Nurture your interests, hobbies and leisure pursuits

Your boss and all the superiors at work will have you believe that your job takes priority over everything else that defines you. It is in their interest that you think only about the job that pays you. It's easy to fall into that trap – almost everyone does. You might be made to believe that from now on all your interests need be tuned with the work that you do. However, it's crucial to keep in mind that work, is just one part of your existence and it must remain so.

Often ambitions and career dreams make us forgo our other passions that can at times lead to a drain out. Make time and space for your hobbies and passions, explore new avenues that let you be you, instead of being cast in a mould of robotic workers. This is easily the best step towards keeping boredom at bay in the workplace.

Many of us are guilty of proving ourselves to the top management and in a bid to do so, remain at our desk hours after the office is shut down. This is nothing but a sham. You will be judged for the output and results that you produce, not for the hours you spend at your desk.

Finish work assigned to you and make sure it is to everyone's expectation. That being done leave the office at a reasonable hour, so you can manage to do something that you like doing before the day ends.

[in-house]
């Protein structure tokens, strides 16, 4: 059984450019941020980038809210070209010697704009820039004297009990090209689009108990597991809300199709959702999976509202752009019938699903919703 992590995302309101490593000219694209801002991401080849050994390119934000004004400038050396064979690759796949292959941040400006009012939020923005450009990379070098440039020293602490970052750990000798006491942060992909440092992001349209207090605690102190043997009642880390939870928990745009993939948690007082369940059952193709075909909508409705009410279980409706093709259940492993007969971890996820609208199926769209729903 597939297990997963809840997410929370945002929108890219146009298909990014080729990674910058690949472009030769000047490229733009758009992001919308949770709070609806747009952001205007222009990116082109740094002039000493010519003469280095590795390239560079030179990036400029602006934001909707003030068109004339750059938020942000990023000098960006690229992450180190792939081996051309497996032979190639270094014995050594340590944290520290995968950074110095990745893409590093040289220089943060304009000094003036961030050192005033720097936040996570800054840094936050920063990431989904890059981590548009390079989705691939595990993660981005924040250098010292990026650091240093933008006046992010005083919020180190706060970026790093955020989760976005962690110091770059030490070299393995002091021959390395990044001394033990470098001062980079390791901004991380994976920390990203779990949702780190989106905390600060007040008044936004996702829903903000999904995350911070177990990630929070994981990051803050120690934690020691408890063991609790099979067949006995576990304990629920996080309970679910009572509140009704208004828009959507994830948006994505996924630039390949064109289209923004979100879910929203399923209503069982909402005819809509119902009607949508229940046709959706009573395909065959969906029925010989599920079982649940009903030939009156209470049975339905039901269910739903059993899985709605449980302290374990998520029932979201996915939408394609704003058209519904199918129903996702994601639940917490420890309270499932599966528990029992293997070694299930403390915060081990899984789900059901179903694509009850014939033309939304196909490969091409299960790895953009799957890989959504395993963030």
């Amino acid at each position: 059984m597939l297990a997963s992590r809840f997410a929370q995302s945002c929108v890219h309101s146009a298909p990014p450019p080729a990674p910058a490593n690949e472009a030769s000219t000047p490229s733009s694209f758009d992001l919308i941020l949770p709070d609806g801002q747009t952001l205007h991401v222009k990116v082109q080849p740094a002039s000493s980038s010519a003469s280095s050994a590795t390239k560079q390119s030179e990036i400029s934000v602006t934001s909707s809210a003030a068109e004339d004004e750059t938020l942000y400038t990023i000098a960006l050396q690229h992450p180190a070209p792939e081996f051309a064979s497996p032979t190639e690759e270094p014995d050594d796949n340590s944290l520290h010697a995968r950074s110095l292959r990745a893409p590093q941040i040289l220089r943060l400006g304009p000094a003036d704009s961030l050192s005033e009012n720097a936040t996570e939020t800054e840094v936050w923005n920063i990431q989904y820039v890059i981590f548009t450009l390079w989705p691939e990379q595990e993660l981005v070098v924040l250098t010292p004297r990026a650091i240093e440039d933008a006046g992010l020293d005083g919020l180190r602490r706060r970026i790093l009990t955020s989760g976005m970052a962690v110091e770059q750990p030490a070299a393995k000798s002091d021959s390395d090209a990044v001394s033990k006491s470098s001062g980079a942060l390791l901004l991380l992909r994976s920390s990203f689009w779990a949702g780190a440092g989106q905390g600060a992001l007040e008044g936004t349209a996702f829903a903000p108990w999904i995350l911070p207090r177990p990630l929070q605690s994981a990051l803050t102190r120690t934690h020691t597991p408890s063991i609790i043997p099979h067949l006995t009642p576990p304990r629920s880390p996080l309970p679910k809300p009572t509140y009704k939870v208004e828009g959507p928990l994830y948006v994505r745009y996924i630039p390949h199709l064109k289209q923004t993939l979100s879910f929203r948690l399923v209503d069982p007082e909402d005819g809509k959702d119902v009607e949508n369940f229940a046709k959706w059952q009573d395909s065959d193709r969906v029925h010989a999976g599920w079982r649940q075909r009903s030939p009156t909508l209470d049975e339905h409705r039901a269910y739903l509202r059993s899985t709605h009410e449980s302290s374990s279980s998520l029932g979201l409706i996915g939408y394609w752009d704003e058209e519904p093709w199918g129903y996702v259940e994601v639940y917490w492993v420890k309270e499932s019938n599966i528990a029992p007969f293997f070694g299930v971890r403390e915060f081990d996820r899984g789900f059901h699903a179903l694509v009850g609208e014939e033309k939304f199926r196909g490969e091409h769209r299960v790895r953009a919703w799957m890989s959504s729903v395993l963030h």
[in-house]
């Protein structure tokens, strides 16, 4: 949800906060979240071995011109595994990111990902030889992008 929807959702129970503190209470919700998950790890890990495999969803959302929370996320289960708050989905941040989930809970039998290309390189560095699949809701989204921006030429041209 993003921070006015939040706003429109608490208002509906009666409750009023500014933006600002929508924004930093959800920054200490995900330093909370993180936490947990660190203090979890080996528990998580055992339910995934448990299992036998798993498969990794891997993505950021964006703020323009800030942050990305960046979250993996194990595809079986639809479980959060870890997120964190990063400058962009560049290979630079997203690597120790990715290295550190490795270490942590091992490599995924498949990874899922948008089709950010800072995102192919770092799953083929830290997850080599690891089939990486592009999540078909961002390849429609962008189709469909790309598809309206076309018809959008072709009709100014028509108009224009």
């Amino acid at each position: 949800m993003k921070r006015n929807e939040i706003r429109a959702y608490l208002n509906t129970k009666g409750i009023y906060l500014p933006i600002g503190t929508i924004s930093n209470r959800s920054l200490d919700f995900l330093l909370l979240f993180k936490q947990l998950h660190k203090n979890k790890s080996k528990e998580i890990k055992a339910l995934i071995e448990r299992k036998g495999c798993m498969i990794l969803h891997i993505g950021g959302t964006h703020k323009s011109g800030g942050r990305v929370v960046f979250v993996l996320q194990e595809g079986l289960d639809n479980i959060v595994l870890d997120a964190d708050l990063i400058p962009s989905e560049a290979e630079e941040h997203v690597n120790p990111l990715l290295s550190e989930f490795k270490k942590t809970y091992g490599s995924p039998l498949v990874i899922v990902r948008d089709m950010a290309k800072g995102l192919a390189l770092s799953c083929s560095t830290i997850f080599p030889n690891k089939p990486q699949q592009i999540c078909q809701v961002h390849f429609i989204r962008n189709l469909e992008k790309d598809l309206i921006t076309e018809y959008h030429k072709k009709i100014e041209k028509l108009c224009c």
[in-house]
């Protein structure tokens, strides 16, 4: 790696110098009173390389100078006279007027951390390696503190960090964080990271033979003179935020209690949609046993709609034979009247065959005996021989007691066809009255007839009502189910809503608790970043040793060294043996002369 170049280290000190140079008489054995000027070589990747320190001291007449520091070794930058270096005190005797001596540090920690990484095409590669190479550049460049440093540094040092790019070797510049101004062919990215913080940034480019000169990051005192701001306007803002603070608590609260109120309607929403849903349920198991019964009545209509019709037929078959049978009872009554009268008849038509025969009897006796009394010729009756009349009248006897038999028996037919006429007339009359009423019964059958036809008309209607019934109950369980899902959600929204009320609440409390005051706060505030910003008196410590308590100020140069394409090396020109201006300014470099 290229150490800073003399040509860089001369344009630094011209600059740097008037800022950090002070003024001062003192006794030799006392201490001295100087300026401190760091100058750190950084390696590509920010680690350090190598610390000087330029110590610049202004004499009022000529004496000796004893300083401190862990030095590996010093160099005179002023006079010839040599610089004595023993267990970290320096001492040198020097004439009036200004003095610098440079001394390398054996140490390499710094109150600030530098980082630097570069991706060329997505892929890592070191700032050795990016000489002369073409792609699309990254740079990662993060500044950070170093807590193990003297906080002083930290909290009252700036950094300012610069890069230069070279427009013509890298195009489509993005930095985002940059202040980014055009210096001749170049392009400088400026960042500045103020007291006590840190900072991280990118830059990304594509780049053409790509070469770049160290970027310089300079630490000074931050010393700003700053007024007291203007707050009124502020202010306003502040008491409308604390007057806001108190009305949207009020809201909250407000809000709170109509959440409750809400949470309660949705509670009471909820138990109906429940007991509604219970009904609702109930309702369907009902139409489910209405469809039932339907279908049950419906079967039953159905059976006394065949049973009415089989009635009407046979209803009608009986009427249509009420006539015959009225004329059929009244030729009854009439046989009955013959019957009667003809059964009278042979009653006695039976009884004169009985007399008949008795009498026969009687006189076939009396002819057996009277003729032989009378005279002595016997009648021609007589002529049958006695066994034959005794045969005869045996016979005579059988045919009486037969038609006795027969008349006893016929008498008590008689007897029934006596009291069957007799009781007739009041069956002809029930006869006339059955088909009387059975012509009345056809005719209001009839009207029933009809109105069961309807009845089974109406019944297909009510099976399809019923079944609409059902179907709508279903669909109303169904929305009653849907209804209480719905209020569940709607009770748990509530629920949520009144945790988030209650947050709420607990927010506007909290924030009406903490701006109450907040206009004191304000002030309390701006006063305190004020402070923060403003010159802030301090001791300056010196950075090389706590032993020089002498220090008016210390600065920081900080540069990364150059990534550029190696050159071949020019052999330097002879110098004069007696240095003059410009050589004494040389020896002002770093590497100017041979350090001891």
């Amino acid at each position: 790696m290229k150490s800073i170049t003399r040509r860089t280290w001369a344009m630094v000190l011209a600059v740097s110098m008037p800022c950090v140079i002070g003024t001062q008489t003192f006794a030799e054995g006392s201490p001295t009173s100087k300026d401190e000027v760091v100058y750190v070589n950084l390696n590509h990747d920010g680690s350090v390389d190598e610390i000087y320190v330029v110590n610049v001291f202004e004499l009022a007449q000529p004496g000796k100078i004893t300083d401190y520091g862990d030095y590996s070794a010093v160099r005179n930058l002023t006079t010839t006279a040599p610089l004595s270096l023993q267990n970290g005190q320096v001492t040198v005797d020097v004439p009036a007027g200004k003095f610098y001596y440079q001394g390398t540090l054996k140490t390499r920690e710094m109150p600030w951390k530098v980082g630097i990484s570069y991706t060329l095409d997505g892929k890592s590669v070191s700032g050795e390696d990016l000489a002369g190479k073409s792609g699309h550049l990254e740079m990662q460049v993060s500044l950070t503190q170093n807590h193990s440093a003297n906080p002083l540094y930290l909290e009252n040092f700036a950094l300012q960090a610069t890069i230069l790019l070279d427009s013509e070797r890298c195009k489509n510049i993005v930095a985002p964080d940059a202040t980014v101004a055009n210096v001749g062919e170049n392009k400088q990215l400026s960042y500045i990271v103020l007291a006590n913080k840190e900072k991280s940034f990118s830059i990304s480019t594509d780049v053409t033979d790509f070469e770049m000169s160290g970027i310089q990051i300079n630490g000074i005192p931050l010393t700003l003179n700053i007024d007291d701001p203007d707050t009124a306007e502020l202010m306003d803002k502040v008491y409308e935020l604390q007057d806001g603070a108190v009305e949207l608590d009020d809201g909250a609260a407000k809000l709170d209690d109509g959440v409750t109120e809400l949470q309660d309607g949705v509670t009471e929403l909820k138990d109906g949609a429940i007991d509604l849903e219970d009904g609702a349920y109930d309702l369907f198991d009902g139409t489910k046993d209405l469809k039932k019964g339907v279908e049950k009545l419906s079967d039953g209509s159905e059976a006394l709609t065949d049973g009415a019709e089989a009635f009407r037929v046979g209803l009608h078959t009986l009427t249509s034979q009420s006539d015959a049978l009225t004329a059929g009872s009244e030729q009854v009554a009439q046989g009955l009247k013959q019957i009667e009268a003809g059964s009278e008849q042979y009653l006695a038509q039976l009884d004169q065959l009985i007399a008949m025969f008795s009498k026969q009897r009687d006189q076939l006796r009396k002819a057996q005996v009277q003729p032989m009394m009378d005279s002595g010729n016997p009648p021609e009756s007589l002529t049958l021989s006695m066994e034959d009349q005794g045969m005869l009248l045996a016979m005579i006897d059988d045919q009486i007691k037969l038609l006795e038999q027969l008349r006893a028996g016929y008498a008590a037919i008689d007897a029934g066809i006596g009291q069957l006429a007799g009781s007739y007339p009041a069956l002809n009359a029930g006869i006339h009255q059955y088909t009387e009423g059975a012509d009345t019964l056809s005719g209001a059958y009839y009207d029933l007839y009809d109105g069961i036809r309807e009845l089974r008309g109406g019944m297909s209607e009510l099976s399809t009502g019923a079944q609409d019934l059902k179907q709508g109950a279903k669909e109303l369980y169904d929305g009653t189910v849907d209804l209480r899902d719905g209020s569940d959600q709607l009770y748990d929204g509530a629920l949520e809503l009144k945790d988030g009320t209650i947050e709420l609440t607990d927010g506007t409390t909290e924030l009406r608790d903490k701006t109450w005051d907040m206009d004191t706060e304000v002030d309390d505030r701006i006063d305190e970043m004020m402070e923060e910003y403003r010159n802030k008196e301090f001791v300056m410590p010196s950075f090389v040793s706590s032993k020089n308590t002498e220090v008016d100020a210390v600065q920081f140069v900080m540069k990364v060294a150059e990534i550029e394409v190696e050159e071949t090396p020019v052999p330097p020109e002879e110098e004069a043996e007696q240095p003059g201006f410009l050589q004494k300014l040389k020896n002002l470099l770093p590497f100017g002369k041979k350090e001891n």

Instead of heading home to get into your comfortable house clothes head out to the tennis court or to the swimming pool. You could even go for a workshop on painting or music classes. You get what I mean. Follow your heart and spend time doing what you want.

Doing so will infuse a newfound energy into you. You will feel calm, happy and relaxed. You could even go home to a book or a night out with friends or cook yourself a lavish meal. Just get away from the office desk and spend time with yourself, doing what you like doing.

In my daughter's case, it was a game of basketball that helped her to unwind. She also kept in touch with the rest of her hobbies like painting, swimming, reading, playing the guitar and writing. She took time to learn new things – for instance, to play football. This helped her remain physically fit, mentally alert and emotionally secure. Her time with herself inspired her time at work at the office.

If you notice, the strategy revolves around you and yet it puts no pressure on you. It allows you to explore and enjoy activities that interest you, without the stress and anxiety of whether it'll transform into something productive down the road. The simple trick eliminates the tension of having to produce profits from your passion – it allows you to explore without care.